The U.S. Cybersecurity and Infrastructure Security Agency (CISA), along with cybersecurity authorities from the UK, Australia, Canada and New Zealand, are warning that cybercriminals are increasingly targeting managed service providers (MSPs) in an attempt to compromise their downstream customers.
MSPs deliver and manage platform, software, IT infrastructure and security services, as well as providing business process and support functions for customers. They are part of a partner ecosystem made up of resellers and technology service providers that has been targeted in recent years by threat actors in cyberespionage or ransomware attacks. Because these companies store customer data and support sensitive processes, they are in a unique position where they have trusted network connectivity and privileged access to customer systems.
“Whether the customer's network environment is on premises or externally hosted, threat actors can use a vulnerable MSP as an initial access vector to multiple victim networks, with globally cascading effects," according to the joint advisory on Wednesday. "The UK, Australian, Canadian, New Zealand, and U.S. cybersecurity authorities expect malicious cyber actors—including state-sponsored advanced persistent threat (APT) groups—to step up their targeting of MSPs in their efforts to exploit provider-customer network trust relationships."
While no specific incidents were mentioned as part of the Wednesday advisory, previously actors have successfully exploited the “trusted relationships” in MSP networks in order to gain access to a large number of customers. Luke McNamara, principal analyst with Mandiant, said in recent years researchers have observed a growing focus from some cyber espionage groups - especially Chinese threat actors - on targeting the “information supply chain.”
“A shared commitment to security will reduce risk for both MSPs and their customers, as well as the global ICT community.”
"Managed service providers can be one vector into that and presents an avenue for these actors to compromise trusted partners for the purpose of conducting intrusions into multiple end targets," said McNamara. "As various espionage groups mature their capabilities, we should expect to continue to see some of these actors prioritize targets that enable them to collect at scale.”
In the well-known July Kaseya attack, attackers leveraged a vulnerability in the software of Kaseya VSA on-premises products in order to execute ransomware attacks against MSPs and their customers. In October, Microsoft warned that Nobelium (the actor behind the SolarWinds intrusion) was compromising resellers and technology service providers in order to target their delegated administrative privileges, which allows admins to delegate administrative responsibilities to partners, including the ability to add users or domains, or reset passwords. Delegated administrative privileges are infrequently audited for approved use, and oftentimes they are not disabled by a service provider or downstream customer once use has ended, making them a lucrative target for cybercriminals.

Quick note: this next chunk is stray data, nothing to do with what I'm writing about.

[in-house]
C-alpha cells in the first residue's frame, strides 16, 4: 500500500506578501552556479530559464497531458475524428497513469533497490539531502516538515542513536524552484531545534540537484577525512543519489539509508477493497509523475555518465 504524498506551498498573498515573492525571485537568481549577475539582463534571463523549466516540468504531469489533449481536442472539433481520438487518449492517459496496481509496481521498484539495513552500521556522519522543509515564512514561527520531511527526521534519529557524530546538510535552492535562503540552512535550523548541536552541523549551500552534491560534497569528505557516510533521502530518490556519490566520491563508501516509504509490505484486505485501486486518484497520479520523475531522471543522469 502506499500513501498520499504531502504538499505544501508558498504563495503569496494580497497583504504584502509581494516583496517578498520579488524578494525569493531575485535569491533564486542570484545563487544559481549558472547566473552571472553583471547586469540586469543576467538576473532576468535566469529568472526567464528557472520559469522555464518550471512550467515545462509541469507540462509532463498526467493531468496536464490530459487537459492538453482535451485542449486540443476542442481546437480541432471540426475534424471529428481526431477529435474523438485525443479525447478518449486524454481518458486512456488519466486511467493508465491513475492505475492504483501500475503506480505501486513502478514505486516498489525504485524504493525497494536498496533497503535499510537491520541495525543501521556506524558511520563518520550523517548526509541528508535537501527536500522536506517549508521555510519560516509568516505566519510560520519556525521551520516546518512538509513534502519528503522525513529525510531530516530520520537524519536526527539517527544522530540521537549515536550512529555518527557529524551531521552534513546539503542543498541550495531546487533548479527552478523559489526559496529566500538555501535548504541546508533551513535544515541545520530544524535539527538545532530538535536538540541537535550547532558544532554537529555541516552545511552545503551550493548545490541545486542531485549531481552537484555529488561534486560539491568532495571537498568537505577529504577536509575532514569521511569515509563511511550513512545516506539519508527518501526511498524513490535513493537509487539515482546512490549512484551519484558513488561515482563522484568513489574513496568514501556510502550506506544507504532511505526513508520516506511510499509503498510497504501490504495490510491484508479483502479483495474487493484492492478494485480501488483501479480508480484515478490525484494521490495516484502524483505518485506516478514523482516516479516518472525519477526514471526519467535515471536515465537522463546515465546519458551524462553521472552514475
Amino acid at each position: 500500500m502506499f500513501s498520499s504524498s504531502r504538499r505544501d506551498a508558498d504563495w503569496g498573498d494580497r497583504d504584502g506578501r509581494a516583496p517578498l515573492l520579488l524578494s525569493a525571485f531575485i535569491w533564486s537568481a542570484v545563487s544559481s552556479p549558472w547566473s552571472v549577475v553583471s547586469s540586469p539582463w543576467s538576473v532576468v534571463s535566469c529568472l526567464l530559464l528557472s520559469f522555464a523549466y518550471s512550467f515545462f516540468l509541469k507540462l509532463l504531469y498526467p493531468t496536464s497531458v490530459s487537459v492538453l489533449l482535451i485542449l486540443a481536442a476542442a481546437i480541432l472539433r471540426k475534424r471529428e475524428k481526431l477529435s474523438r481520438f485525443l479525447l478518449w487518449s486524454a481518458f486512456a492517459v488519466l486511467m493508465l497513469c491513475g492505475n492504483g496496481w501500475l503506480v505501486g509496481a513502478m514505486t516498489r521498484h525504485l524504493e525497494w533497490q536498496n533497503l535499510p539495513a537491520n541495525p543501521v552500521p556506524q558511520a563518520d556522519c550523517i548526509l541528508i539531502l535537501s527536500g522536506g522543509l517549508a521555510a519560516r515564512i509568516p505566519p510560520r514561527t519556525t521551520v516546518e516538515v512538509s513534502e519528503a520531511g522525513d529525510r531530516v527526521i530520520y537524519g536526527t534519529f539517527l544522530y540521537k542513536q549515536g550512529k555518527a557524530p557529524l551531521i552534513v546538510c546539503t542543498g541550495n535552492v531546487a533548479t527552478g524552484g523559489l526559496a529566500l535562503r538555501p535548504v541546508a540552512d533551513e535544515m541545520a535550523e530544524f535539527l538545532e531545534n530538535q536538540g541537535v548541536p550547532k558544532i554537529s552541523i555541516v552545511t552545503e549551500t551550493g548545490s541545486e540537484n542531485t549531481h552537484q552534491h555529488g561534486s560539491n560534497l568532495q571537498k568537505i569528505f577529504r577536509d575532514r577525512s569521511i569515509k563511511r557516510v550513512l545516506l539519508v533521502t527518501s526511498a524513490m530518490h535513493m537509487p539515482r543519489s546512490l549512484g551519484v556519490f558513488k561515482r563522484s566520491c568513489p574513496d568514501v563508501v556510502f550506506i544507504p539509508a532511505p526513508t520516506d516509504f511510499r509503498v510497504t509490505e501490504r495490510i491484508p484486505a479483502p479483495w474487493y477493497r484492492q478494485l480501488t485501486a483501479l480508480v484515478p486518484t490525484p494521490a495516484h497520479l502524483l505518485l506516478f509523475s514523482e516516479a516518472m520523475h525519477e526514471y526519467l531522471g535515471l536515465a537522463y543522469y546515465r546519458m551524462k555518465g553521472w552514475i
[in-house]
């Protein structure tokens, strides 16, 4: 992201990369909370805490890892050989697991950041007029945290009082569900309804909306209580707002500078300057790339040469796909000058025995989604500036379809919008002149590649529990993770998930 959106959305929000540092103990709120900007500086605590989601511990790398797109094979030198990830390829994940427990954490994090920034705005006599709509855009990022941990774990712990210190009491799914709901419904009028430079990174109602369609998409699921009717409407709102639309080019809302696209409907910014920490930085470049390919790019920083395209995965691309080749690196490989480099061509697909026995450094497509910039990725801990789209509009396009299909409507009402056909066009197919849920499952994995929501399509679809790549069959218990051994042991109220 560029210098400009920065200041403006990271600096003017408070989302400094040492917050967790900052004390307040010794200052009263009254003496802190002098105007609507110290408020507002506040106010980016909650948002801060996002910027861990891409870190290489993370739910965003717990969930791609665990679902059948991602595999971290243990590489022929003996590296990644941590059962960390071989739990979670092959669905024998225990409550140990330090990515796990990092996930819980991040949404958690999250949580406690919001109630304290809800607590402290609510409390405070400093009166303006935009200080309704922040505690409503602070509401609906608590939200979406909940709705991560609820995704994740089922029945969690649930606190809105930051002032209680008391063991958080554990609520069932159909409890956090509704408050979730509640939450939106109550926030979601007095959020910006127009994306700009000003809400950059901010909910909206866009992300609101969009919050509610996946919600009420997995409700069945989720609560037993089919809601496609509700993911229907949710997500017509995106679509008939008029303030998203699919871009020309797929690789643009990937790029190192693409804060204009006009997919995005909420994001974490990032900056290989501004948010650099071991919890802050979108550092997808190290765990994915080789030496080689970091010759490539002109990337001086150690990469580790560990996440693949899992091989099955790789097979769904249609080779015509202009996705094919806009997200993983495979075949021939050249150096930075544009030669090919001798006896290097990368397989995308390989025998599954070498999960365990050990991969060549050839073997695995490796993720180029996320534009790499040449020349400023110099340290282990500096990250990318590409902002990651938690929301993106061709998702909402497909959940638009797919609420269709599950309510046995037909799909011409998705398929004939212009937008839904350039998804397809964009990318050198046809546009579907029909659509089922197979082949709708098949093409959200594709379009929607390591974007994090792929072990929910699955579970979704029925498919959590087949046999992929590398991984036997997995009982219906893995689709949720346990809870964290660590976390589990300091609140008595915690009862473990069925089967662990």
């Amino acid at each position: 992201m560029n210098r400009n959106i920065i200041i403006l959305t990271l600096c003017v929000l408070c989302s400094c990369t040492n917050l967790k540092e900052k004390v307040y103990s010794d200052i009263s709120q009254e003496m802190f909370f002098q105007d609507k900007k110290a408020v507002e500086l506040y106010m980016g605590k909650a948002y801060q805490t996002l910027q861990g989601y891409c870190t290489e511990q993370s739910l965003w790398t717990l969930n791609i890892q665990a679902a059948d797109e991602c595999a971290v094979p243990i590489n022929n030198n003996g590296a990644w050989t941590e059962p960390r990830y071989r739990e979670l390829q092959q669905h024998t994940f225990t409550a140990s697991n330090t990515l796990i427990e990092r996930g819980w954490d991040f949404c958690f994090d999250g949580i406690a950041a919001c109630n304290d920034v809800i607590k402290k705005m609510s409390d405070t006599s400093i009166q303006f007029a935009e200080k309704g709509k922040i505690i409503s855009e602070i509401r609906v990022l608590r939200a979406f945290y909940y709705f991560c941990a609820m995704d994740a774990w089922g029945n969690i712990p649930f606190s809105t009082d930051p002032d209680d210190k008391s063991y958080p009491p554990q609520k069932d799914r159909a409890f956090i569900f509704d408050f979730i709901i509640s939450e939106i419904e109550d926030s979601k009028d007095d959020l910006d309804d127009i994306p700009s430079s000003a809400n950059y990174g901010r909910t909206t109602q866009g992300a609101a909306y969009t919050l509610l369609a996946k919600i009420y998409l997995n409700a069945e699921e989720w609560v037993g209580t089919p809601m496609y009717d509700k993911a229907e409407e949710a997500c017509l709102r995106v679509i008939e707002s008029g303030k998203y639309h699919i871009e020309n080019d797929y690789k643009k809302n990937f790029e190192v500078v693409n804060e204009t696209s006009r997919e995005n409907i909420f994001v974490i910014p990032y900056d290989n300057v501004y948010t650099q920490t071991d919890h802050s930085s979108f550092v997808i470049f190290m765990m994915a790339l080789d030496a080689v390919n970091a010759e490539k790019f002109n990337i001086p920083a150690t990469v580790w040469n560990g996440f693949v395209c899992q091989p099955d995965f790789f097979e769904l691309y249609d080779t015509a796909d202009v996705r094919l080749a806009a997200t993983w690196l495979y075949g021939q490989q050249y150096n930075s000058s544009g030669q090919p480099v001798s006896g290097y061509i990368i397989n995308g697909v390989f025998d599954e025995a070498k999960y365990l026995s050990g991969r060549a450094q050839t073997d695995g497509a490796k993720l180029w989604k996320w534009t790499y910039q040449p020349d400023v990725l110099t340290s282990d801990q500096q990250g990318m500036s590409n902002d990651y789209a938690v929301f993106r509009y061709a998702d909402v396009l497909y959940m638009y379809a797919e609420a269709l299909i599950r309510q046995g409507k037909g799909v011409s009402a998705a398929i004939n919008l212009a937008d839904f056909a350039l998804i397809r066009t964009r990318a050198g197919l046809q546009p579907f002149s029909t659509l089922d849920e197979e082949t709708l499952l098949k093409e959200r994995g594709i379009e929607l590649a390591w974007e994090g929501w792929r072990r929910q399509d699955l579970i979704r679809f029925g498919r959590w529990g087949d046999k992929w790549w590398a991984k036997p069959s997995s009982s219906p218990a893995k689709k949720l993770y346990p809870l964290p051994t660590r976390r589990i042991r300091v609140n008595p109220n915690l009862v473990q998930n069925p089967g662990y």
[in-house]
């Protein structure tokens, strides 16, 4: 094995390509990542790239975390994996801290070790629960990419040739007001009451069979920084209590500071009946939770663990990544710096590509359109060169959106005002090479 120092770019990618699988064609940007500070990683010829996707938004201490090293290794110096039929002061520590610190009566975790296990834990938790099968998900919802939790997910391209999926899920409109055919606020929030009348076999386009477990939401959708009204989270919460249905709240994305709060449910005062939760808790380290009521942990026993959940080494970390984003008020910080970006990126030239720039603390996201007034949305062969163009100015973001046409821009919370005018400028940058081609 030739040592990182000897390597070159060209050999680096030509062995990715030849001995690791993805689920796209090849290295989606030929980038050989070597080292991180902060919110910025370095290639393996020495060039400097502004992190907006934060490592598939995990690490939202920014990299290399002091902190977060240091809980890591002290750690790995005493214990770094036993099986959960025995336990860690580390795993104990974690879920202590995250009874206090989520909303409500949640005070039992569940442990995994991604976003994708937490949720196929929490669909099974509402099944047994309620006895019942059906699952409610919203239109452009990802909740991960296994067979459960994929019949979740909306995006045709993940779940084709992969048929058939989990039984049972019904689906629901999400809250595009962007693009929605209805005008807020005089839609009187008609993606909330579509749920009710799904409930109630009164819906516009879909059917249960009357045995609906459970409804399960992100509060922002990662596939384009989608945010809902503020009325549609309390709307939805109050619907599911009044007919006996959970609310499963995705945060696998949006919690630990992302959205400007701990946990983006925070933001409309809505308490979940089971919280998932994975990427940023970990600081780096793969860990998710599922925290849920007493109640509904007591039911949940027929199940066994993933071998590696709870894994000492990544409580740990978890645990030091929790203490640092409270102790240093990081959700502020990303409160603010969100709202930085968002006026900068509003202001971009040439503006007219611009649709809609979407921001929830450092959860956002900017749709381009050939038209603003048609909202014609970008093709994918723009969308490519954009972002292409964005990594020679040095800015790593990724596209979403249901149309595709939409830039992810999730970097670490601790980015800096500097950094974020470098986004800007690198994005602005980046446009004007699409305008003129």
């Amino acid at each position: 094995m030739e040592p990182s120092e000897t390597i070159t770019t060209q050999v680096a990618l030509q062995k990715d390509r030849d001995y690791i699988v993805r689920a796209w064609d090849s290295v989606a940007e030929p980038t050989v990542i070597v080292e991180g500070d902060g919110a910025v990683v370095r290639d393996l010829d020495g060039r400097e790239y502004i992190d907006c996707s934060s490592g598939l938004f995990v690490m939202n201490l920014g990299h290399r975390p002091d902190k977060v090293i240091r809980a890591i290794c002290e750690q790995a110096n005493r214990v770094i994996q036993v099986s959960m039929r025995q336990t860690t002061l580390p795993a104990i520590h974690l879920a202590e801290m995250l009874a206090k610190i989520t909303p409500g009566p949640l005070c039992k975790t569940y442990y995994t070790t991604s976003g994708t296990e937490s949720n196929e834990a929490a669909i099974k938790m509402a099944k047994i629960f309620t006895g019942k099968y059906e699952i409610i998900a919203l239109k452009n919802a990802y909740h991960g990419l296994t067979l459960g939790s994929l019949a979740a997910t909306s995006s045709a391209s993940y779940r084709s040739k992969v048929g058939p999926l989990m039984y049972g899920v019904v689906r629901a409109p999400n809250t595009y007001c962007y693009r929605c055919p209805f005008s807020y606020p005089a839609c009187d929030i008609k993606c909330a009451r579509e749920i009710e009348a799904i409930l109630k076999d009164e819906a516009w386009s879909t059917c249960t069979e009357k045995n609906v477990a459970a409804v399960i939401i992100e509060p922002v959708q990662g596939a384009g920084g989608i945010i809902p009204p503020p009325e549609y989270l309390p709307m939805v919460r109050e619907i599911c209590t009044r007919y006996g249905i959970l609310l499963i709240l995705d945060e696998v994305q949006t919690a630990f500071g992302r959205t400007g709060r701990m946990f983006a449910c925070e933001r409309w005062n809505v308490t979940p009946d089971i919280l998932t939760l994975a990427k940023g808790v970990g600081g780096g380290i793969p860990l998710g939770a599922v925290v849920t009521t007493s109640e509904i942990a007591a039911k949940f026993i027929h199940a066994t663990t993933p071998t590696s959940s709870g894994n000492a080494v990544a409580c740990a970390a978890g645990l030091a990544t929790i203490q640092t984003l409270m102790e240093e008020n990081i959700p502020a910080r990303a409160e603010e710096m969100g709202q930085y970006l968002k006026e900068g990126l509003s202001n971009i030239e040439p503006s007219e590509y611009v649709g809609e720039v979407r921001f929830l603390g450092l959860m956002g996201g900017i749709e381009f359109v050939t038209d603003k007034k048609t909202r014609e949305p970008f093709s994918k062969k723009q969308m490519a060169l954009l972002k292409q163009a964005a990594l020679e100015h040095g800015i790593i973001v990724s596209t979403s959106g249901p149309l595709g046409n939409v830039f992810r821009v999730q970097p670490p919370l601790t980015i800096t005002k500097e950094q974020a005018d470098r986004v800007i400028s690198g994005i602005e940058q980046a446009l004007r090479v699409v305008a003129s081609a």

However, this is just one of many avenues attackers can leverage when targeting a service provider's environment. Due to the sheer amount data being managed, MSPs and their customers should have "transparent discussions" around how sensitive data is secured and whether MSP-customer contracts identify ownership of security roles and responsibilities, said CISA. Part of these discussions should also include a hard look at supply-chain risk across security, legal and procurement groups.
When it comes to security controls, MSPs should disable accounts that are no longer in use and enforce multi-factor authentication (MFA) on MSP accounts with access to customer environments. MSPs should also ensure that monitoring and logging controls, as well as response and recovery plans, are in place.
“These discussions should result in a re-evaluation of security processes and contractual commitments to accommodate customer risk tolerance,” according to the advisory. “A shared commitment to security will reduce risk for both MSPs and their customers, as well as the global ICT community.”